Three-Dimensional Nanofabrication with Rubber Stamps and Conformable Photomasks


  • We wish to thank our past and current collaborators at Harvard University and Bell Laboratories for the joint efforts described here. This material is based upon work partially supported by the U.S. Department of Energy, Division of Materials Sciences under Award No. DEFG02-91ER45439, through the Frederick Seitz Materials Research Laboratory and the Center for Microanalysis of Materials at the University of Illinois at Urbana-Champaign.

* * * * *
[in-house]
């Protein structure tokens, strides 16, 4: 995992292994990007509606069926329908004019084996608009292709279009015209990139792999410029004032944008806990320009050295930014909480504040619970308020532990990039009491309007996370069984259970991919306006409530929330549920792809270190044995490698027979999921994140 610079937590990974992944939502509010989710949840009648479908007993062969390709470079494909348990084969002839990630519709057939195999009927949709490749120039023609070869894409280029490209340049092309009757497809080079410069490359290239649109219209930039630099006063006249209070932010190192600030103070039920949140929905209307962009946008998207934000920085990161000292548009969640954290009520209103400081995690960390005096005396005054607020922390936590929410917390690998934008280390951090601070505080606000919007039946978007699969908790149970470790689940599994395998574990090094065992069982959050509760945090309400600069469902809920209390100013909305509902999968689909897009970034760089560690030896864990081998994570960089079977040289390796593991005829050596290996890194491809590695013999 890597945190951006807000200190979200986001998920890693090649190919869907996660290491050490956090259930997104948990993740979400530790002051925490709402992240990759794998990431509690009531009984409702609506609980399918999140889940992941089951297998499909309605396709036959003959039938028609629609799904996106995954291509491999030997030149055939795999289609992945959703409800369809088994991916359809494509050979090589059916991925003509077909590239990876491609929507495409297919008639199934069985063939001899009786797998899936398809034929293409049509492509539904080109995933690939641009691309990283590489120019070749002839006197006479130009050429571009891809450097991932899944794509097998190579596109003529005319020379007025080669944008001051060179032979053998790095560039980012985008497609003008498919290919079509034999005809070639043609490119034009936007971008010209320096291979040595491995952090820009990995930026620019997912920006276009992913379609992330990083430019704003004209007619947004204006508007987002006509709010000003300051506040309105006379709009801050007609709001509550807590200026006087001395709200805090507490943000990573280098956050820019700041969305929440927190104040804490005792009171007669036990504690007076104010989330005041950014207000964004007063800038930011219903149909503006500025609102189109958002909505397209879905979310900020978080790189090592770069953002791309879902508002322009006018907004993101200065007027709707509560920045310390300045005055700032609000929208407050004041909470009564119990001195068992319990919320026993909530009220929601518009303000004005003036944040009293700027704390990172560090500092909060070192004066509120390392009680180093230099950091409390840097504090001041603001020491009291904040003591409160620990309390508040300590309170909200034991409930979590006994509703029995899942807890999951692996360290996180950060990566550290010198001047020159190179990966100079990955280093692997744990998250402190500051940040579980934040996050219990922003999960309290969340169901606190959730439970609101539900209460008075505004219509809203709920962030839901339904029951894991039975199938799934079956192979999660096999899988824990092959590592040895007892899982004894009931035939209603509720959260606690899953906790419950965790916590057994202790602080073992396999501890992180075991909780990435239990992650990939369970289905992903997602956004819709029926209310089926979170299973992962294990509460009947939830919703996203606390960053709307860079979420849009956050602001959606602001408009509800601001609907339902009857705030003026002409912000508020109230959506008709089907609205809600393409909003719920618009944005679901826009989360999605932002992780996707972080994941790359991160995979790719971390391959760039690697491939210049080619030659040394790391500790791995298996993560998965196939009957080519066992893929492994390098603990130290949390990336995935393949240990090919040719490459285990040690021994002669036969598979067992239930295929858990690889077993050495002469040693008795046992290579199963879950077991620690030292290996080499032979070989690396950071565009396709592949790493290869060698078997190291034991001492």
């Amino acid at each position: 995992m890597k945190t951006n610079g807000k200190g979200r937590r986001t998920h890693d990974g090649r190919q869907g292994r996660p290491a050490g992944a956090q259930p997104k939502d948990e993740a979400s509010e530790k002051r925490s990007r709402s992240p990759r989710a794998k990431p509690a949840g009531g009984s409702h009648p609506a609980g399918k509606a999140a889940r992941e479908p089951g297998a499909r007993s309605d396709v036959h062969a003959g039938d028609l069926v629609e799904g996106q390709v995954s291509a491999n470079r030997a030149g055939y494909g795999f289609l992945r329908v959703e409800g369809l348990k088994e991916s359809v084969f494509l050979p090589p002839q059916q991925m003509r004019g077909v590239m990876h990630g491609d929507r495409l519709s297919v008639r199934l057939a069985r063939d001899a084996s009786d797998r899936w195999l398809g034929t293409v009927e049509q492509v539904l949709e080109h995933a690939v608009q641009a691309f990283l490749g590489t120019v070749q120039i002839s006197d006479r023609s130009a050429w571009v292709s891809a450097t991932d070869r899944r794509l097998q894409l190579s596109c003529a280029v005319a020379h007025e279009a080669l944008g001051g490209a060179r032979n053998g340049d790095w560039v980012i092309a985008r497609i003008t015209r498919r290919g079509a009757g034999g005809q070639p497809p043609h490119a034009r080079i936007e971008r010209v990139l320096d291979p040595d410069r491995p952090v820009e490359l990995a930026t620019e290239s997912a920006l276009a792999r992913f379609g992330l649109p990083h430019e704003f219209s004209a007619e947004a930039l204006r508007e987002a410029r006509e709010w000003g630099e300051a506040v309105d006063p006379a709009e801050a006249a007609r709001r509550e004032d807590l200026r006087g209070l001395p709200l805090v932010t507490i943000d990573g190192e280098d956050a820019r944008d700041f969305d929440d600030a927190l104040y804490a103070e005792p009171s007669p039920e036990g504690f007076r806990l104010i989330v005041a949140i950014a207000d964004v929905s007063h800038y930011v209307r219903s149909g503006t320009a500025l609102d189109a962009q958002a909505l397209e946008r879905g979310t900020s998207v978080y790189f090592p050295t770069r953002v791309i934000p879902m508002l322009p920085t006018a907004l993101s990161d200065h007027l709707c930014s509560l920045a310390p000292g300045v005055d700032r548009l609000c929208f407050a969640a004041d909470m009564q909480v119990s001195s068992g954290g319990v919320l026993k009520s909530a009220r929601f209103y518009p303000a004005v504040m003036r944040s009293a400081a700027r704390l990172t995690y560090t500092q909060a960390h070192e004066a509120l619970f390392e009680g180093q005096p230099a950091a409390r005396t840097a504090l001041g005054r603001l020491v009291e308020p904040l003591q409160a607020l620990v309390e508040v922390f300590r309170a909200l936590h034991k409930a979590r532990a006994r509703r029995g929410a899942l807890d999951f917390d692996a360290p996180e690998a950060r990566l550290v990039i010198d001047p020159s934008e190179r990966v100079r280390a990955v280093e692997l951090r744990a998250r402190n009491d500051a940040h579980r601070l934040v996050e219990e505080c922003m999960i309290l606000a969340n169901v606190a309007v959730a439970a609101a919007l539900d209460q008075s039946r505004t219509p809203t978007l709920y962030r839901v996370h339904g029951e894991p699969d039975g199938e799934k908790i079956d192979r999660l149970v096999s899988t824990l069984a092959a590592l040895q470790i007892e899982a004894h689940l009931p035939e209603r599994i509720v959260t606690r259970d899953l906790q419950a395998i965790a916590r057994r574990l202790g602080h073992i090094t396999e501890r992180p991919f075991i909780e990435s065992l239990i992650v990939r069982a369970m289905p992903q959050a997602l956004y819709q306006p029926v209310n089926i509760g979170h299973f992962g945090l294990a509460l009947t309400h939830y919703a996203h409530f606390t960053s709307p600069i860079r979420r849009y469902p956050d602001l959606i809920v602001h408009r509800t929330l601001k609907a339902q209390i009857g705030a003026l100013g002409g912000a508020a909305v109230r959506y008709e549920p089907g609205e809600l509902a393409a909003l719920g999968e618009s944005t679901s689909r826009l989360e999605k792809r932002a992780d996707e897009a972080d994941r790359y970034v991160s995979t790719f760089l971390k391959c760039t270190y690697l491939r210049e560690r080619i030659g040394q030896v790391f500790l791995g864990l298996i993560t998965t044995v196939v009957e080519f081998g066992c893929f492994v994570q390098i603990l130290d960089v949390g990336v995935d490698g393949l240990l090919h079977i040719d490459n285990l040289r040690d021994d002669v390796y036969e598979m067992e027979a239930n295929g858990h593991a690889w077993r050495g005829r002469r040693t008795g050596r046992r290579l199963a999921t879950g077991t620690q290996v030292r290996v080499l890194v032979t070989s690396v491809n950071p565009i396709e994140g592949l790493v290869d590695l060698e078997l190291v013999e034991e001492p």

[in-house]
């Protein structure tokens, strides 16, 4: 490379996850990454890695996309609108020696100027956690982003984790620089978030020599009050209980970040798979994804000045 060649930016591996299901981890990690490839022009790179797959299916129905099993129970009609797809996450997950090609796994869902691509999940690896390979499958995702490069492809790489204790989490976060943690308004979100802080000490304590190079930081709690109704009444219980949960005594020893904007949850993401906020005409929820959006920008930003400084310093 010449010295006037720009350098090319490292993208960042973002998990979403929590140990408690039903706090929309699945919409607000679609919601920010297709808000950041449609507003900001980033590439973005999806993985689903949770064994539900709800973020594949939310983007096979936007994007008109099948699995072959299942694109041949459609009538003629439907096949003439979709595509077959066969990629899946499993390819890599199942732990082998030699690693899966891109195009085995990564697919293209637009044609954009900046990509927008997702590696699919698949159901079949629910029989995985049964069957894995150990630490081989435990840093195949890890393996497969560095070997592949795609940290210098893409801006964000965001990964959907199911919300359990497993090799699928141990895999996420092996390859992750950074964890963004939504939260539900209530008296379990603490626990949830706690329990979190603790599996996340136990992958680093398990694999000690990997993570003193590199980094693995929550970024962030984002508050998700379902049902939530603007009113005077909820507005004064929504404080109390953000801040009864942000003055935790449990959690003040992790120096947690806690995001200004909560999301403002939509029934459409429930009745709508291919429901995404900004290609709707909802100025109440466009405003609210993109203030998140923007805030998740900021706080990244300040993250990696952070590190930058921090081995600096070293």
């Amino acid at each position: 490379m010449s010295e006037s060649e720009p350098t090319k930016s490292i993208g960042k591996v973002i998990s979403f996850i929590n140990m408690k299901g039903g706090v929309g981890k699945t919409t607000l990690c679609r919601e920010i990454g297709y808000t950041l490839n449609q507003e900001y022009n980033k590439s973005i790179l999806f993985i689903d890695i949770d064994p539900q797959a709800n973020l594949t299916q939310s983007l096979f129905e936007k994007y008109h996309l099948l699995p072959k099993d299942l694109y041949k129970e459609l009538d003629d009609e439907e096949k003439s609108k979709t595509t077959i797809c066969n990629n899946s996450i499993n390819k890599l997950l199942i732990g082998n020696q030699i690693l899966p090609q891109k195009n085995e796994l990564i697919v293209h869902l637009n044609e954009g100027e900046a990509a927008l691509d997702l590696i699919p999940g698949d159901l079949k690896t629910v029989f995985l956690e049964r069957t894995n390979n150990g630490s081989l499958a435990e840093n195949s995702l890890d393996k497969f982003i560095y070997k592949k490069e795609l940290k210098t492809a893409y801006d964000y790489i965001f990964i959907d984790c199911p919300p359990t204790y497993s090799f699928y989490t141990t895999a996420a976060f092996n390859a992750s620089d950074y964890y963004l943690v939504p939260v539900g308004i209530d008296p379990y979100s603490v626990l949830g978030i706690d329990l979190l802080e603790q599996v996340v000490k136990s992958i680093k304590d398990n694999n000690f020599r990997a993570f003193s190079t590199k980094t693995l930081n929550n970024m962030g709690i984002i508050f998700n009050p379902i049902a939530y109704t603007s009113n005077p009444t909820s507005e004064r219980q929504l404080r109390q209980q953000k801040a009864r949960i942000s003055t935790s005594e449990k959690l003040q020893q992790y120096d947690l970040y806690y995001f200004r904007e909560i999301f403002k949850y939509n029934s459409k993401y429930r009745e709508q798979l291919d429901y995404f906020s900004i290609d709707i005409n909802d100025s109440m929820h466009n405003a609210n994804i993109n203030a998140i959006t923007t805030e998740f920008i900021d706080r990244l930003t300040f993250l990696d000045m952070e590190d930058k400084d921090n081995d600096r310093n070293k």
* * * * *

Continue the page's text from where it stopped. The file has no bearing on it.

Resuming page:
This article briefly describes two recently developed soft-lithographic techniques that can be used to fabricate complex, well-defined three-dimensional (3D) nanostructures. The first relies on the single or multilayer transfer of thin solid ‘ink' coatings from high-resolution rubber stamps. The second uses these stamps as conformable phase masks for proximity field nanopatterning of thin layers of transparent photopolymers. Although both techniques use the same pattern-transfer elements, they rely on completely different physical principles and they provide complementary patterning capabilities. The operational simplicity of the techniques, their ability to pattern large areas quickly, and the flexibility in the geometry of structures that can be formed with them suggest general utility for 3D nanomanufacturing.